Rachel Garcia made her mother cry Tuesday, and it wasn’t the first time.
In Garcia’s 15 years of playing softball, there have been plenty of tear-jerking moments. Like when Garcia won the 2015 Gatorade softball player of the year award in high school. Or when she planted her left knee into the ground and suffered a major injury. Or when, after 18 months of uncertainty, she put on a UCLA uniform for the first time.
But Tuesday, the tears were perhaps the most meaningful. Garcia, UCLA’s ace and cleanup hitter, was named the USA Softball collegiate player of the year. She became the second Bruins player to do so, following Stacey Nuveman in 2002.
Her mother, Christine, was nearing Albuquerque when the news broke en route from the family’s home in Southern California to Oklahoma City for the Women’s College World Series, where UCLA opens play Thursday at 6:30 p.m. PDT against Florida State. She wept.
The Bruins are seeking their first national title since 2010 and their record 12th overall, and Garcia, a redshirt sophomore, is an essential part of their success. Her 1.02 ERA leads the team and ranks seventh in the nation, and it has helped her achieve a 27-3 record with 273 strikeouts in 185 innings. She has a .356 batting average, 11 home runs and 53 RBIs. ESPNW and the Pac-12 also chose her as player of the year.
It was three years ago that Christine wasn’t sure if her daughter would ever pitch again.
It happened during Garcia’s senior year of high school when Highland was facing Torrance in the Southern Section Division IV title game. Garcia had never won a title of any kind, and she was close to achieving that. She had struck out 24 hitters and given up three hits and no walks in 12 scoreless innings.. The 13th inning was going to be the game’s last because of time constraints, and the schools looked poised to be named co-champions.
In the bottom of the 12th, Torrance nearly won it on a hit to left field off Garcia, but the runner was thrown out at the plate. Garcia tumbled after the pitch, and when she got up, her knee felt odd. Not painful, but odd.
She told trainers in the dugout, but she insisted she was OK. She singled as that inning’s leadoff hitter. Coaches figured she was fine to pitch the final inning.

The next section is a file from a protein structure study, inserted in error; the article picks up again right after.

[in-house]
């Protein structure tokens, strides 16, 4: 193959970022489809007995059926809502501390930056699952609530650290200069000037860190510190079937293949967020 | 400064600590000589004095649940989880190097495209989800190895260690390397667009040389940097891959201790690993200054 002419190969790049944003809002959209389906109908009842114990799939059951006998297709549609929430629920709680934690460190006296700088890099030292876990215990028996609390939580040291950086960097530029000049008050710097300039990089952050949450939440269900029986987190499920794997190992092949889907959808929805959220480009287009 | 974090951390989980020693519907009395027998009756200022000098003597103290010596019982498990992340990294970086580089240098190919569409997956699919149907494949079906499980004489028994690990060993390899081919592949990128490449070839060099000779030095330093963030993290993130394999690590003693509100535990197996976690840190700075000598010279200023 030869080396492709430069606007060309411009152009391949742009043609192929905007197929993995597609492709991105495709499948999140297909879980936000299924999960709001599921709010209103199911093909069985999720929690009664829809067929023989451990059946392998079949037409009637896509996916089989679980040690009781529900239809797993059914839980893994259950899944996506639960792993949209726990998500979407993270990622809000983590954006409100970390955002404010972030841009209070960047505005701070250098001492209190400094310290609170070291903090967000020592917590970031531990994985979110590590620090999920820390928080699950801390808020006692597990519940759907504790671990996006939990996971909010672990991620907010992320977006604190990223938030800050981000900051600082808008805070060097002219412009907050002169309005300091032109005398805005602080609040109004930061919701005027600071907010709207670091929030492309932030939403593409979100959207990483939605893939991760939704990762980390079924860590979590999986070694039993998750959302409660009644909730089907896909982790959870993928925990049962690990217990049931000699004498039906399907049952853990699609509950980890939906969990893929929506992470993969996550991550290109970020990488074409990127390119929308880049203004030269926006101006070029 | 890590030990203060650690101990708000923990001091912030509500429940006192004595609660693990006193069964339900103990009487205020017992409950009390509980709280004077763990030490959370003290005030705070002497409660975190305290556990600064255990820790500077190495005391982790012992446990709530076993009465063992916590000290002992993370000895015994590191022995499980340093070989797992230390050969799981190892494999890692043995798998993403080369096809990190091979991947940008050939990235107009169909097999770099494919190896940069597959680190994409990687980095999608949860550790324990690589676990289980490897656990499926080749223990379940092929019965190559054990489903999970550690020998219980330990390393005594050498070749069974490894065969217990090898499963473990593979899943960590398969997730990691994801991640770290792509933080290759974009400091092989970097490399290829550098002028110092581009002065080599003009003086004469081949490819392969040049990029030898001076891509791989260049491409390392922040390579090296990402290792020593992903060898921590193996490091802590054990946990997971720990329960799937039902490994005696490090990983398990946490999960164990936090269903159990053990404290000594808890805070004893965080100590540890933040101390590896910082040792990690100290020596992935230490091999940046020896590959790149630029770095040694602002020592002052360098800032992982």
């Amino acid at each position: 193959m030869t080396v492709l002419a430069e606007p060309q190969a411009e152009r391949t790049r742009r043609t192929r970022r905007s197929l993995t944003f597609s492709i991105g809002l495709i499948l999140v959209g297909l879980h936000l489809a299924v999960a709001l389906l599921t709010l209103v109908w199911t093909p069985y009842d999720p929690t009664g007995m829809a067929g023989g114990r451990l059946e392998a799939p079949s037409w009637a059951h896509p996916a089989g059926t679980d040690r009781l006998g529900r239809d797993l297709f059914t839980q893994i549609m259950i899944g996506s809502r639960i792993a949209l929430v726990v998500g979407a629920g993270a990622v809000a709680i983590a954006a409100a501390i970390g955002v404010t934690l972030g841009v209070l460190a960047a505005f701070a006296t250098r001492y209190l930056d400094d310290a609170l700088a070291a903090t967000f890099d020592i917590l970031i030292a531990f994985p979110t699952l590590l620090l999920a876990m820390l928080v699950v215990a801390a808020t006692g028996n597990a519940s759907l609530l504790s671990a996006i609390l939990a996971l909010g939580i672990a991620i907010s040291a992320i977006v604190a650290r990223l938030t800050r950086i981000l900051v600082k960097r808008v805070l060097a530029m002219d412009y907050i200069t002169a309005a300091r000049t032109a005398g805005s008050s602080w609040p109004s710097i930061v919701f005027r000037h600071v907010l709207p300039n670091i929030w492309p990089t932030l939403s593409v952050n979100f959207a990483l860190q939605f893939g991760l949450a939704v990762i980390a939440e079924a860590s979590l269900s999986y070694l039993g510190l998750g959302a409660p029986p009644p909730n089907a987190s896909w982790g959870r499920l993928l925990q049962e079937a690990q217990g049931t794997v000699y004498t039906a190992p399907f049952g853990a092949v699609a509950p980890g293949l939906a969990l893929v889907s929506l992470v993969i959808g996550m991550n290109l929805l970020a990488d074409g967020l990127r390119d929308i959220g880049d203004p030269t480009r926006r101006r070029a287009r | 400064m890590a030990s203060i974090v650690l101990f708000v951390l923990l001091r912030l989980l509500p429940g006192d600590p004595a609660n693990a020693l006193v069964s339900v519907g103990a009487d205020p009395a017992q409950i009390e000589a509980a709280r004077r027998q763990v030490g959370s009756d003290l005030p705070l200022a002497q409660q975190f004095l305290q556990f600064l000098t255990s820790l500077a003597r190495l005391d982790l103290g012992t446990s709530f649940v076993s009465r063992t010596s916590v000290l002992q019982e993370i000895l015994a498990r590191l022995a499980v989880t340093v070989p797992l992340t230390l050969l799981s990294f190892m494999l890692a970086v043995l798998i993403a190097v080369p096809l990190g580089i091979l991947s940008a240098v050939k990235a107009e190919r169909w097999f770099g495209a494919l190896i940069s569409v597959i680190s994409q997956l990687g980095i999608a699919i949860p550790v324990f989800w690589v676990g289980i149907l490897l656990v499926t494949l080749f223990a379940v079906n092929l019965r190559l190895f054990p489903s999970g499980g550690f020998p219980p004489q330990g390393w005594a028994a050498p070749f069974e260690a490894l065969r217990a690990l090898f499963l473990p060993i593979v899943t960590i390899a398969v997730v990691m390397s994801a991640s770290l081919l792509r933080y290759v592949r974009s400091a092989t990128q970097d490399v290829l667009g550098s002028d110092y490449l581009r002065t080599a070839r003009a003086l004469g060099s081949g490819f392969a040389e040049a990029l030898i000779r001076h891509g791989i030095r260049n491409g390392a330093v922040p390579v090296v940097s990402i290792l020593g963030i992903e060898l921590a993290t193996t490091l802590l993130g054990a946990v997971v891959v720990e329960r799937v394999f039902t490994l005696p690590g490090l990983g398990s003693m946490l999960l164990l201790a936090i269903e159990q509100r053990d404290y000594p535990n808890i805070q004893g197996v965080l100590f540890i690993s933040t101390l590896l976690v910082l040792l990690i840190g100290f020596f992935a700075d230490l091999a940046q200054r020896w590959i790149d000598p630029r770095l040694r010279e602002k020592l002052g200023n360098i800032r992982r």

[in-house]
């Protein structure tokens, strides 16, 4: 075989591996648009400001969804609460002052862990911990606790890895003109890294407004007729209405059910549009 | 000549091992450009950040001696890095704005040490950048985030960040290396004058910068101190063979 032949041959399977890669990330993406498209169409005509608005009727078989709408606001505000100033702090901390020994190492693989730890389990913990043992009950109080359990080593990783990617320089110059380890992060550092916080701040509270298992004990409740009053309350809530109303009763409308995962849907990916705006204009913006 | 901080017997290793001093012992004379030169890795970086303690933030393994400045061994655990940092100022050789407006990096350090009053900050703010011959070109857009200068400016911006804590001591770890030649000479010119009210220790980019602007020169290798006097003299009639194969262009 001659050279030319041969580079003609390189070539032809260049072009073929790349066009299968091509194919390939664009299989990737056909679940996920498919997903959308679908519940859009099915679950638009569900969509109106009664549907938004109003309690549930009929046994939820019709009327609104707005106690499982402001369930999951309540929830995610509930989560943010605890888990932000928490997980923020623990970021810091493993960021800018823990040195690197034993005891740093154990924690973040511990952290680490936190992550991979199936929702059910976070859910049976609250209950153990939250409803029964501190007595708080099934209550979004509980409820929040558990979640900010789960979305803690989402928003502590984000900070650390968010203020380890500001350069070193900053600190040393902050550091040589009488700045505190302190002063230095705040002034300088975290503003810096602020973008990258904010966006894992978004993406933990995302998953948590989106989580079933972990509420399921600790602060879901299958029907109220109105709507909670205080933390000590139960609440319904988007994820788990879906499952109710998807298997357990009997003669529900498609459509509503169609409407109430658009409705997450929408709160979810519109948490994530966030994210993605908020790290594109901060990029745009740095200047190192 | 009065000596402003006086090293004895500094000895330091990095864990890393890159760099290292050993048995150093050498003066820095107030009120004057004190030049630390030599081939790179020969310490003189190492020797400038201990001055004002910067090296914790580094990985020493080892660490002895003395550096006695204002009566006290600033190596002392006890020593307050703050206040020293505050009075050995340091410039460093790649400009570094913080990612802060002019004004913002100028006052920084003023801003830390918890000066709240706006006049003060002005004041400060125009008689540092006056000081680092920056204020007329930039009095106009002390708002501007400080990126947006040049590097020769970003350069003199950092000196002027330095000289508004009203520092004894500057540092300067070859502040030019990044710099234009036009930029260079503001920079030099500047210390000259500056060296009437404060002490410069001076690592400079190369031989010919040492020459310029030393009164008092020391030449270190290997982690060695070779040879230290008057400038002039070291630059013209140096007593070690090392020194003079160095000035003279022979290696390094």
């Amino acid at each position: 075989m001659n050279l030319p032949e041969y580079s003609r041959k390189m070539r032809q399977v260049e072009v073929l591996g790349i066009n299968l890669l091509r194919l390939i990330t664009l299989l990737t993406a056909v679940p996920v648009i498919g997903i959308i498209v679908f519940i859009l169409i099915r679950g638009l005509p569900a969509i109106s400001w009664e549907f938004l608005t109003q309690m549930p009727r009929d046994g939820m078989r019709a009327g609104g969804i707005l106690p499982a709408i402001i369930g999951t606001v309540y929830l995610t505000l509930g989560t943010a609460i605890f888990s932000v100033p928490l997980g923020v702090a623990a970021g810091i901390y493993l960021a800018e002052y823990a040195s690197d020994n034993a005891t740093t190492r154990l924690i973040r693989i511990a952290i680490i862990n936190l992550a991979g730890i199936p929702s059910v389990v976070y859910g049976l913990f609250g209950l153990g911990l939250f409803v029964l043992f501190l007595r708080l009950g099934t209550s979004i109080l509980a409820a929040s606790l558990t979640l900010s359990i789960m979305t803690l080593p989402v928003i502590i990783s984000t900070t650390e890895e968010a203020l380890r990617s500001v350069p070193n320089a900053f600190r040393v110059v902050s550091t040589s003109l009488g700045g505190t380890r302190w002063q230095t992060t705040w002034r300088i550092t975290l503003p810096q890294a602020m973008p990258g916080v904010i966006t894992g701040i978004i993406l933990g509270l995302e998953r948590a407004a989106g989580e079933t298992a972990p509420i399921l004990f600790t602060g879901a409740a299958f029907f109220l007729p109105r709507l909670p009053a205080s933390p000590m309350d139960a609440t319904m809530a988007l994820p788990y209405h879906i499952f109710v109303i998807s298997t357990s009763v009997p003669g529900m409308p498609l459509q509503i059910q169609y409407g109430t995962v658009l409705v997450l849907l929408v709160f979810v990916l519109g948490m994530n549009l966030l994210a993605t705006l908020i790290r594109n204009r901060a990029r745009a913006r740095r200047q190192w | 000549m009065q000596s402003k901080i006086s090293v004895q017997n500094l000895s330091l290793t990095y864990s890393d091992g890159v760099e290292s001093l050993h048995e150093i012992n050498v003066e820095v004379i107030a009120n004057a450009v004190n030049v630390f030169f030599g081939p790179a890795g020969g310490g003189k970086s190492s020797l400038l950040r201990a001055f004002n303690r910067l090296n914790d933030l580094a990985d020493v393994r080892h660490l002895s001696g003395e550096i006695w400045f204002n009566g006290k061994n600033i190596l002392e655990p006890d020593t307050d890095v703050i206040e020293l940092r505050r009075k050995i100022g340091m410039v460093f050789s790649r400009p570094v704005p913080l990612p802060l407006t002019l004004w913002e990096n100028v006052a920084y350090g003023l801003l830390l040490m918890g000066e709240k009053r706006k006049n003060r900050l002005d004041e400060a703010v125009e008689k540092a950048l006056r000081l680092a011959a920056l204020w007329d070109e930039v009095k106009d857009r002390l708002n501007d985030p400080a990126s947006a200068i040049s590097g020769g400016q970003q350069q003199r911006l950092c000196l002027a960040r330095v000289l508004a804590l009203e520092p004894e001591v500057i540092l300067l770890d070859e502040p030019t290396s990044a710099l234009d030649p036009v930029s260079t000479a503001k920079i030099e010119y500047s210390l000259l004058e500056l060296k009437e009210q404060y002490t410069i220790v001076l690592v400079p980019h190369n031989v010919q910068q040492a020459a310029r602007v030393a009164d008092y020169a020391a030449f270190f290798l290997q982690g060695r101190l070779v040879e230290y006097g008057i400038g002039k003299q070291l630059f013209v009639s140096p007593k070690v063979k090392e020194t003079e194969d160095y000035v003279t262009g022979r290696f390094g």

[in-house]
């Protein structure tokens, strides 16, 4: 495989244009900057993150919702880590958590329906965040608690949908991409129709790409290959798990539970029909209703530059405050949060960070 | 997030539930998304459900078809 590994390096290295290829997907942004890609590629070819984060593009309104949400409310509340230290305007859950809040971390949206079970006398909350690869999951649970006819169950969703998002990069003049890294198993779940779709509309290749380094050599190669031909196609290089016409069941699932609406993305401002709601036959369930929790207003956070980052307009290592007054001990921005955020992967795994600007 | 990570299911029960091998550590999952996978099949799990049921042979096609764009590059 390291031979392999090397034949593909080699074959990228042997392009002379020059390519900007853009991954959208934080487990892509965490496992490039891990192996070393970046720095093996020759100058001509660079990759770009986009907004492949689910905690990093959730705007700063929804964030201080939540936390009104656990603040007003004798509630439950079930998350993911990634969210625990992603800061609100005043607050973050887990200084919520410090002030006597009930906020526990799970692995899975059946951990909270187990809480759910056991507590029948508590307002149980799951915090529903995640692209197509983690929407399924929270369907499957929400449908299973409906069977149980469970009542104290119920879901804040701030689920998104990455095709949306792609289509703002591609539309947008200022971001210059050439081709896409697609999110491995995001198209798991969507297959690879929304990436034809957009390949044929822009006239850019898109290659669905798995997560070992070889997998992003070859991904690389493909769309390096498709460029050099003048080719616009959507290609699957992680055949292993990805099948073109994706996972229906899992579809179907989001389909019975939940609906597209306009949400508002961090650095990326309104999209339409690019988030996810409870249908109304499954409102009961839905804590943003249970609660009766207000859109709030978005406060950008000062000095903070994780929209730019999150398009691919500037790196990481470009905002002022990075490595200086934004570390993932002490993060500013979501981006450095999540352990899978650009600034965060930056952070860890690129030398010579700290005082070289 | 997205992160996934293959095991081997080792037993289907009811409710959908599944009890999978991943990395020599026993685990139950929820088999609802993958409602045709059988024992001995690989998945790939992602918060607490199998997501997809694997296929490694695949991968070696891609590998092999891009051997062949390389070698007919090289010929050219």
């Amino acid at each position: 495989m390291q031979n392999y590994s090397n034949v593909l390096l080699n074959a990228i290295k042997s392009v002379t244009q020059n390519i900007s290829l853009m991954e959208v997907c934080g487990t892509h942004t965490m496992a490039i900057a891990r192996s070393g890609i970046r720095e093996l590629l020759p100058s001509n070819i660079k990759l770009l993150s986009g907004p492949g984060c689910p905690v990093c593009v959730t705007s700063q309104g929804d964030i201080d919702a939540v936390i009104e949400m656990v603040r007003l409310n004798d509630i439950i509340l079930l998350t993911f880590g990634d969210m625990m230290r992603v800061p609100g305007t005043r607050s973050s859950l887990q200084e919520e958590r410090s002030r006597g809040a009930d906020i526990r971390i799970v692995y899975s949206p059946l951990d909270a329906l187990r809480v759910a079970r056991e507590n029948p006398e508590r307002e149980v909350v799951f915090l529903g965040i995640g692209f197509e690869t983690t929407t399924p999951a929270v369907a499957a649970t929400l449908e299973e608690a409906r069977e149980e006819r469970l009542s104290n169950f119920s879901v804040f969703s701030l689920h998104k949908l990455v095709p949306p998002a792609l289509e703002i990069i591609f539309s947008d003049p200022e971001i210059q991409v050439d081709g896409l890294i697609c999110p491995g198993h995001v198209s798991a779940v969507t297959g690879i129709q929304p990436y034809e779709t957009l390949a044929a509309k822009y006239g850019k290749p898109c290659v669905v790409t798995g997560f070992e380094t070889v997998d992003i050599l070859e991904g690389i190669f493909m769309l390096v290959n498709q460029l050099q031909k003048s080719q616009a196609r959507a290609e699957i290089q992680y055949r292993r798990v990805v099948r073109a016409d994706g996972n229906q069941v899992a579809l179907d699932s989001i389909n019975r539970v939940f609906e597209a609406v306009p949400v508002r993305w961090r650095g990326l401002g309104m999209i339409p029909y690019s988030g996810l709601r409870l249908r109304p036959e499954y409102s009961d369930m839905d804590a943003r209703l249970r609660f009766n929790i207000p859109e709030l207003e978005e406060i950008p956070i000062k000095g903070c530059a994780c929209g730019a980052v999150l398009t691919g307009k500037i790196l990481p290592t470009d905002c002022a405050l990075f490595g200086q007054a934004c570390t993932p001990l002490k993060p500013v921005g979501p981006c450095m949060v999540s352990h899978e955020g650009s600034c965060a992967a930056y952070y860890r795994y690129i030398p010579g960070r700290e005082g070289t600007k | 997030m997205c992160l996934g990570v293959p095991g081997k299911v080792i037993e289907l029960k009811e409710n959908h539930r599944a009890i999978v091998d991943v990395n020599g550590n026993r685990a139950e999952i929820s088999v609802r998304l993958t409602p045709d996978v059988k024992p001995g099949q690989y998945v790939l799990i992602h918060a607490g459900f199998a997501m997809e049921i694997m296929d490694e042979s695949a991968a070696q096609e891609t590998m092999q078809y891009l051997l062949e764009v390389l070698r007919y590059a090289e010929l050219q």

As softball pitchers do, she placed her right foot on the rubber and pointed her left toe into the clay behind it. She wound up and planted her left foot as she windmilled toward home plate. Then she fell.
And then the pain started.
Two coaches carried her off and she was taken to an emergency room while Highland lost the game. Her meniscus was torn, she was told, and she’d have to undergo surgery before doctors could tell if her anterior cruciate ligament had ruptured as well. Her bag that was already packed for Oklahoma and the U.S. junior national team was left at home. She was supposed to depart the next morning.
She awoke from surgery, still feeling woozy, and discovered that her ACL had ruptured and would require another operation about two months later. Her mother had already cried, and so did Garcia.
If the game had ended earlier, she might not have ended up at UCLA on crutches. Her mom never would’ve wondered if her scholarship was in jeopardy.
Garcia knew she’d never be the same player again. She knew it as soon as she was told she’d have to sit out and recover, and when she suffered a setback in rehabilitation in February 2016 and elected to redshirt. She wasn’t going to be the person on the mound who threw 12 scoreless innings while striking out two-thirds of the opposition.
She was going to be better.
“I knew it wasn’t gonna be an easy process,” Garcia said. “I told myself that I was gonna push harder than ever to get through it.”
“She has so much determination,” Bruins third baseman Brianna Tautalafua said. “She has grit, and she’s just a bad-ass player all-around.”
Grit is a common word used to describe Garcia, not only because as she pitched with a brace as soon as she was physically able to, but because of the way she pitches. She attacks every hitter by pounding the strike zone, which has already helped UCLA (56-5) achieve its most wins since 2001 (62). In the midst of the worst title drought in program history, she wants to end UCLA’s streak of seven championship-less seasons as well as her own lifelong streak. And she wants to make her mother cry again, once more in a good way.
But if Garcia succeeds, her mother won’t just be crying because of the title, but because of how her daughter reached it.
“I knew she’d come back. I just didn’t think it would be quite to the level she put herself at,” Christine said. “And this year she’s even better, and I don’t know how that’s even possible. I can’t even explain it.”